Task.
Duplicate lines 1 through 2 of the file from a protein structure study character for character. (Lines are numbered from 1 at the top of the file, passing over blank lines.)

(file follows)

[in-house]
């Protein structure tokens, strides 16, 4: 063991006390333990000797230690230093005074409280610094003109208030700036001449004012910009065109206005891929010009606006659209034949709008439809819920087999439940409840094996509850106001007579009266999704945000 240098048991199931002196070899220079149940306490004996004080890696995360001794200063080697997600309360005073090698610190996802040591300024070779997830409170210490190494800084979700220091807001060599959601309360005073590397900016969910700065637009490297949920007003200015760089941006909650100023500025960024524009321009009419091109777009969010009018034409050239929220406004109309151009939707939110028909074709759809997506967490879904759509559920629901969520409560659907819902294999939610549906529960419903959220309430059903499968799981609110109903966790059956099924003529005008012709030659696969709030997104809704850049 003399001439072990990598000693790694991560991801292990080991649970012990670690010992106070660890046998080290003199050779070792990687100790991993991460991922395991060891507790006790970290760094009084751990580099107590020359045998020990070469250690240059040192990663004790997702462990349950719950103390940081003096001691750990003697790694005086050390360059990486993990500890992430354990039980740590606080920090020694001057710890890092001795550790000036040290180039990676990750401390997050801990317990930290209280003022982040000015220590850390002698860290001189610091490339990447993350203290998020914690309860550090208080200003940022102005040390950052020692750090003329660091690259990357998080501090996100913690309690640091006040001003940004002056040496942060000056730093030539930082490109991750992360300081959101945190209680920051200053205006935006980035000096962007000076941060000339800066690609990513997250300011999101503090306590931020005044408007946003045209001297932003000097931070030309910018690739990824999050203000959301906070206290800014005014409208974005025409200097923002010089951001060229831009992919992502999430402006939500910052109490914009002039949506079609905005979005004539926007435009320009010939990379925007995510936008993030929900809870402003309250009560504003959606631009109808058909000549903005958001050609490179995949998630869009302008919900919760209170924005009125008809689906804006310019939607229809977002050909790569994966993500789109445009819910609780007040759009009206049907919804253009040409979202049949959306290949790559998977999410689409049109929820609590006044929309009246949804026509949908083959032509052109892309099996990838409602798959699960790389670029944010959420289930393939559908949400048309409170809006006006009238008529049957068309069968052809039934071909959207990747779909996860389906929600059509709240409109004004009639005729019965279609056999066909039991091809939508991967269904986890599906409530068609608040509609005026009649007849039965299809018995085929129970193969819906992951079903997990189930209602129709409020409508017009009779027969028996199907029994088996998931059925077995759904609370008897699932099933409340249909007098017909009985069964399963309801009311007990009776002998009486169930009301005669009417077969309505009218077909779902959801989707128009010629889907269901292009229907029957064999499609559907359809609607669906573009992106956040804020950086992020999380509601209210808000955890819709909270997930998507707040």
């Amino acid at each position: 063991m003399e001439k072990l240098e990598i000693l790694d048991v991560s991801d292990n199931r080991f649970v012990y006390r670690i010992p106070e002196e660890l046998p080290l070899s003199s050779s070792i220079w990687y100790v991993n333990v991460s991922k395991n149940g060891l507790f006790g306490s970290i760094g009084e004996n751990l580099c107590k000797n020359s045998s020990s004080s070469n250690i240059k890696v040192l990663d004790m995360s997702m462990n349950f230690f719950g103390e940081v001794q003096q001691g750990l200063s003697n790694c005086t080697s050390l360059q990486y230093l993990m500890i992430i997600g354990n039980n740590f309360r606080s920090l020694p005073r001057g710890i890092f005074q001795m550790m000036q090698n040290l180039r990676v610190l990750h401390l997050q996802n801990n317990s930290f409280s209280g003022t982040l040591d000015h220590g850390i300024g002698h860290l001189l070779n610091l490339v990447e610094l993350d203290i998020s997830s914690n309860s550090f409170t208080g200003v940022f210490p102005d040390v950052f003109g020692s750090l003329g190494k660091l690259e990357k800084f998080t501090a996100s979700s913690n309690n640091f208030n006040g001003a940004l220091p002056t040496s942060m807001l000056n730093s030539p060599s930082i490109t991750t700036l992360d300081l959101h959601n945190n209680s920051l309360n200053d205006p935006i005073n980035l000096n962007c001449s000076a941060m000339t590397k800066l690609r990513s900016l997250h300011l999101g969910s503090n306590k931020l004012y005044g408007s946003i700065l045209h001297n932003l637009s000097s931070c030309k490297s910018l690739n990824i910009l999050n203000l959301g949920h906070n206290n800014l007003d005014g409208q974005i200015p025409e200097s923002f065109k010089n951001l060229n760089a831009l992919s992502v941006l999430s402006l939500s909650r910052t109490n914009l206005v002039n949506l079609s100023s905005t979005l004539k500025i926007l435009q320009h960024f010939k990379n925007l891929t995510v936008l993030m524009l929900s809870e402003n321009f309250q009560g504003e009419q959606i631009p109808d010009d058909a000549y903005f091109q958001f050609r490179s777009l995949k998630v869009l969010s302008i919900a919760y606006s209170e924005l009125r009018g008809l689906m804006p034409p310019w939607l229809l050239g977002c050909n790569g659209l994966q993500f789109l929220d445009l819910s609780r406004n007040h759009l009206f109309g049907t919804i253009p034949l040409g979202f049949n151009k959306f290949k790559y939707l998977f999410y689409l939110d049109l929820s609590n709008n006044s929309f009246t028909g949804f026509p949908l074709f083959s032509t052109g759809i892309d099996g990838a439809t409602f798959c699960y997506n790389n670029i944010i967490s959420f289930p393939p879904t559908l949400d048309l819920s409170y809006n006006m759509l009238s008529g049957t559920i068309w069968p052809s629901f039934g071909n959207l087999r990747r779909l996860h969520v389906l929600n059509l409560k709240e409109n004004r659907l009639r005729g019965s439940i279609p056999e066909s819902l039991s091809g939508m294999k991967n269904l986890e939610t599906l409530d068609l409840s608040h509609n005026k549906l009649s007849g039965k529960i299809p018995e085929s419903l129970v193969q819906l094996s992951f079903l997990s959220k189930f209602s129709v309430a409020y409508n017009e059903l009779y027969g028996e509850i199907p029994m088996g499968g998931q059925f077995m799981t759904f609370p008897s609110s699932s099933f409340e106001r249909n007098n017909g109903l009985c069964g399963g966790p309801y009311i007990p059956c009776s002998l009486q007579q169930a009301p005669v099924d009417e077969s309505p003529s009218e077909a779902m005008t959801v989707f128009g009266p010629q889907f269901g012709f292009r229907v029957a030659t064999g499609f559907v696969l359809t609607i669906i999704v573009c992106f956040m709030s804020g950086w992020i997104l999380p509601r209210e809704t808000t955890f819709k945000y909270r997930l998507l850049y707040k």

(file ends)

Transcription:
[in-house]
């Protein structure tokens, strides 16, 4: 063991006390333990000797230690230093005074409280610094003109208030700036001449004012910009065109206005891929010009606006659209034949709008439809819920087999439940409840094996509850106001007579009266999704945000 240098048991199931002196070899220079149940306490004996004080890696995360001794200063080697997600309360005073090698610190996802040591300024070779997830409170210490190494800084979700220091807001060599959601309360005073590397900016969910700065637009490297949920007003200015760089941006909650100023500025960024524009321009009419091109777009969010009018034409050239929220406004109309151009939707939110028909074709759809997506967490879904759509559920629901969520409560659907819902294999939610549906529960419903959220309430059903499968799981609110109903966790059956099924003529005008012709030659696969709030997104809704850049 003399001439072990990598000693790694991560991801292990080991649970012990670690010992106070660890046998080290003199050779070792990687100790991993991460991922395991060891507790006790970290760094009084751990580099107590020359045998020990070469250690240059040192990663004790997702462990349950719950103390940081003096001691750990003697790694005086050390360059990486993990500890992430354990039980740590606080920090020694001057710890890092001795550790000036040290180039990676990750401390997050801990317990930290209280003022982040000015220590850390002698860290001189610091490339990447993350203290998020914690309860550090208080200003940022102005040390950052020692750090003329660091690259990357998080501090996100913690309690640091006040001003940004002056040496942060000056730093030539930082490109991750992360300081959101945190209680920051200053205006935006980035000096962007000076941060000339800066690609990513997250300011999101503090306590931020005044408007946003045209001297932003000097931070030309910018690739990824999050203000959301906070206290800014005014409208974005025409200097923002010089951001060229831009992919992502999430402006939500910052109490914009002039949506079609905005979005004539926007435009320009010939990379925007995510936008993030929900809870402003309250009560504003959606631009109808058909000549903005958001050609490179995949998630869009302008919900919760209170924005009125008809689906804006310019939607229809977002050909790569994966993500789109445009819910609780007040759009009206049907919804253009040409979202049949959306290949790559998977999410689409049109929820609590006044929309009246949804026509949908083959032509052109892309099996990838409602798959699960790389670029944010959420289930393939559908949400048309409170809006006006009238008529049957068309069968052809039934071909959207990747779909996860389906929600059509709240409109004004009639005729019965279609056999066909039991091809939508991967269904986890599906409530068609608040509609005026009649007849039965299809018995085929129970193969819906992951079903997990189930209602129709409020409508017009009779027969028996199907029994088996998931059925077995759904609370008897699932099933409340249909007098017909009985069964399963309801009311007990009776002998009486169930009301005669009417077969309505009218077909779902959801989707128009010629889907269901292009229907029957064999499609559907359809609607669906573009992106956040804020950086992020999380509601209210808000955890819709909270997930998507707040």